This entry’s heavy dive into the more general nature of the Nomu provides an illuminating context about these monstrosities and that they serve a purpose greater than just extra muscle for the League of Villains. “More of a Hero Than Everyone” underscores how truly genetically twisted the Nomu are and that they should no longer be considered humans, even if that’s where they started. My Hero Academia really hammers on the crazy science angle of it all, which has been absent from the anime for a while, but it’s already very important in what’s to come with Shigaraki. Some might bring the Nomu developments back to the basic storyline of Frankenstein’s Monster, but this episode quickly proves why it’s much more than that.
Rumors of Nomus’ brain-dead disposition persist, but in reality there are trace elements of their original personality that can shine through. This is something that My Hero Academia has been teasing since the very first season, but hasn’t really done anything with it until now. This information is of immense importance as it has been revealed that Kurogori is in fact a Nomu who happened to be made from the remains of Aizawa and Present Mic’s best friend, Oboro Shirakumo.
On this point My Hero Academia has spawned dozens of origin stories and shown various permutations of how hero teams and friendships can function, but “More of a Hero Than Everyone” offers one of the series’ most powerful flashbacks of the entire series. Oboro Shirakumo, before becoming Kurogiri, attended UA High along with Present Mic and Aizawa. These “Three Class A Dumbingos” were in fact their generation’s version of Midoriya, Bakugo and Todoroki. The parallels here make this tragic story even more effective, evoking a little bit of fear that one of Midoriya’s closest friends might also face a fate similar to Shirakumo.
Aizawa, Present Mic and Shirakumo are so entertaining to watch and they preach a touching philosophy where if one of them messes up the other will have his back. The principle becomes bittersweet as Aizawa and Present Mic weren’t enough to save Shirakumo, and it gives more weight to Aizawa’s efforts to protect his current students, especially his recent interest in helping Hitoshi Shinso.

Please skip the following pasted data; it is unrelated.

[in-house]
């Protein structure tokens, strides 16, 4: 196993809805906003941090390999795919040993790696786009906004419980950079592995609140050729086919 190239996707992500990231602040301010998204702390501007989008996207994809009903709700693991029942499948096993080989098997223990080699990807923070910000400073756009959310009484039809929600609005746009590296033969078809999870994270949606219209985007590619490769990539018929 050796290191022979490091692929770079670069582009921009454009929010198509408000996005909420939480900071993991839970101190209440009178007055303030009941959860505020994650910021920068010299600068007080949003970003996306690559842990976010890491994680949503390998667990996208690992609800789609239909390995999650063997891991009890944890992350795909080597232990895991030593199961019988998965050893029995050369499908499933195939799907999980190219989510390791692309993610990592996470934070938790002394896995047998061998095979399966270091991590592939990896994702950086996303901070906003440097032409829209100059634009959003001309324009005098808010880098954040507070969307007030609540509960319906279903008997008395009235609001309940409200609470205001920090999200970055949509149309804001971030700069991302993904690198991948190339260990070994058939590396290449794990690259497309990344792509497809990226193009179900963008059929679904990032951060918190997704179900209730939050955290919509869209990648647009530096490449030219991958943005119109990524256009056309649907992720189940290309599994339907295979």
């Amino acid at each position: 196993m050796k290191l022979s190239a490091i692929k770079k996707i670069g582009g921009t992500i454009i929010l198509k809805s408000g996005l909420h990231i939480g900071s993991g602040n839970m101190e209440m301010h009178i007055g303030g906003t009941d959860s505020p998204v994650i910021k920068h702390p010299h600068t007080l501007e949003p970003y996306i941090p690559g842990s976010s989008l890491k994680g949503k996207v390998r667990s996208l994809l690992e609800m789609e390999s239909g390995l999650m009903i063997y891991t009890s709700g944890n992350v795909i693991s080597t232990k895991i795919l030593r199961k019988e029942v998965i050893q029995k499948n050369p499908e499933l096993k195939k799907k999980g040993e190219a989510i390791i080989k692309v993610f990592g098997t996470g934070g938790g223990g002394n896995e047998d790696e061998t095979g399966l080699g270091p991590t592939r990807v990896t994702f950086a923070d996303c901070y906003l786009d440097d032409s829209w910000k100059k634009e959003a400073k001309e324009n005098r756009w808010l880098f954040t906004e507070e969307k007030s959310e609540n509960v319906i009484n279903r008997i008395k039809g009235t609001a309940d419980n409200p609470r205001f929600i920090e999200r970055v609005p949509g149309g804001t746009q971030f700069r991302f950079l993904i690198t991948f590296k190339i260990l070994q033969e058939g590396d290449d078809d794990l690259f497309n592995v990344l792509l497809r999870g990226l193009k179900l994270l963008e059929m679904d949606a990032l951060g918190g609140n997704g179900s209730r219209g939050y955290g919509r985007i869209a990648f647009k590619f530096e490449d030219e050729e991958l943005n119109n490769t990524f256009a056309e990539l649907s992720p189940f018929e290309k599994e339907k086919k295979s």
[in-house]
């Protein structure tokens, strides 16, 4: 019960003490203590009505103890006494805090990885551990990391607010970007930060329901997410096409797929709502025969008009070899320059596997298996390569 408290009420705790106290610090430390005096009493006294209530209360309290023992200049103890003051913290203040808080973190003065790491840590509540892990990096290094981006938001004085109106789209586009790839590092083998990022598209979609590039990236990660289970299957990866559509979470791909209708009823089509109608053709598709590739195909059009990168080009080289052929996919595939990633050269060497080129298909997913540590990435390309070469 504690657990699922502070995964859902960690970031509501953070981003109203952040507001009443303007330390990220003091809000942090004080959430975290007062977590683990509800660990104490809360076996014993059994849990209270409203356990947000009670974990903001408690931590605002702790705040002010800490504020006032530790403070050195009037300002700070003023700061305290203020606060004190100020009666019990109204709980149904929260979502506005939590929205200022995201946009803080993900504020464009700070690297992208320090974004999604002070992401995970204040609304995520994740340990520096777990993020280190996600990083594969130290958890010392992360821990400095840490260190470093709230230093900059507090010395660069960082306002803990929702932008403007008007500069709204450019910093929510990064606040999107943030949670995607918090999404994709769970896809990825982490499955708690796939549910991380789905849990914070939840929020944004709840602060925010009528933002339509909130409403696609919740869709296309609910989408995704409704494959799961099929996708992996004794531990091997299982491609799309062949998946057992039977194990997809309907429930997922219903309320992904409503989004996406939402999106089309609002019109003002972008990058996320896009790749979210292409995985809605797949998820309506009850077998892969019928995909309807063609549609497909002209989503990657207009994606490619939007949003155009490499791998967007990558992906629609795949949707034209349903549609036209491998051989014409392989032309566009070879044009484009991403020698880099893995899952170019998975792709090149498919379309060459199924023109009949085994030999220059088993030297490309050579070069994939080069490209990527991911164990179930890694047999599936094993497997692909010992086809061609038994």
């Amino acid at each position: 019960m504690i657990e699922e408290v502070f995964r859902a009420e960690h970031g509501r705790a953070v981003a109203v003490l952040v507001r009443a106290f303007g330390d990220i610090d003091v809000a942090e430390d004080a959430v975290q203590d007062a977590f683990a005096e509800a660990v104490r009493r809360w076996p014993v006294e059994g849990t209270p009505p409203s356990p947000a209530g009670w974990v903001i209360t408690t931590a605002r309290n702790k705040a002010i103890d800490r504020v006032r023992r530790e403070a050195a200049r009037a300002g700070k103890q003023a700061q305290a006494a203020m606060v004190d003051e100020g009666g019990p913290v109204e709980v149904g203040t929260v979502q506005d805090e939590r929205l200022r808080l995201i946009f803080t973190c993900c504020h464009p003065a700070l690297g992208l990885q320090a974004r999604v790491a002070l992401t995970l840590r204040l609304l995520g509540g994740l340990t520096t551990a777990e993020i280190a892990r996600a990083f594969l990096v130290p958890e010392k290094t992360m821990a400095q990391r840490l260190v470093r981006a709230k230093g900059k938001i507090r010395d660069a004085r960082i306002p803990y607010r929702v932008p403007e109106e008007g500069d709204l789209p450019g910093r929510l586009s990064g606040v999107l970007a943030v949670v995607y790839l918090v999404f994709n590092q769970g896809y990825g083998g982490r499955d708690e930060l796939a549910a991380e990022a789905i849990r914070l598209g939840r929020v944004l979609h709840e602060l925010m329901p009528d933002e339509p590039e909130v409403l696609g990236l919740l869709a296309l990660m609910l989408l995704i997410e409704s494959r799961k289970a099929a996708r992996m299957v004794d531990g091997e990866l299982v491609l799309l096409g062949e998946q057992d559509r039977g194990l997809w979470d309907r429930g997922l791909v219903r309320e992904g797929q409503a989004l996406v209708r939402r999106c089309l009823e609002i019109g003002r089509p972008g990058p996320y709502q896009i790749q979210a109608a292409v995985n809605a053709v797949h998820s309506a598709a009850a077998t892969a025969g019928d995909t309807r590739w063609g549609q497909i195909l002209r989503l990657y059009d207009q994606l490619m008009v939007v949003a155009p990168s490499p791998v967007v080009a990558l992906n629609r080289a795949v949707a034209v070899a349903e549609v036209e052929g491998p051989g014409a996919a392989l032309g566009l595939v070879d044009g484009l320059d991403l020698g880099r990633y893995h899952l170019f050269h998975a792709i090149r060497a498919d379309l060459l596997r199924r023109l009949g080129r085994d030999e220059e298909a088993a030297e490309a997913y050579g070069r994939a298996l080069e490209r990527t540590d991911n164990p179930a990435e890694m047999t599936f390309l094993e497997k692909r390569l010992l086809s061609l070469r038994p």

Shota Aizawa really cares, but he also feels guilty and doesn’t want anyone else to become like Kurogiri. Shirakumo is someone Aizawa wanted his students to model themselves, leaving his friend’s dark fate stuck. It’s something he can’t get past. The title of this My Hero Academia episode – “More Of A Hero Than Everyone” – refers to Oboro Shirakumo, so it’s even more chilling that this titular legend is reduced to a semi-catatonic antagonist.
“More of a Hero Than Everyone” never loses its momentum and it’s painful to let Aizawa and Present Mic reminisce about how much they cherished Shirakumo, only for the zest of what was left of him in Kurogori to commit to instead. worry about Shigaraki. The episode continues in a direction where it seems like the positivity of these heroes and the strength of their friendship will somehow be enough to break this Nomu spell and take Shirakumo out of Kurogiri, which is what makes it so effective when this falls short and they ostensibly break their former friend. Granted, there is a glimpse of Shirakumo returning that offers the most cursory information about Shigaraki, but Aizawa and Present Mic don’t consider this a “victory”. It is arguably the very best Shota Aizawa episode of the series.
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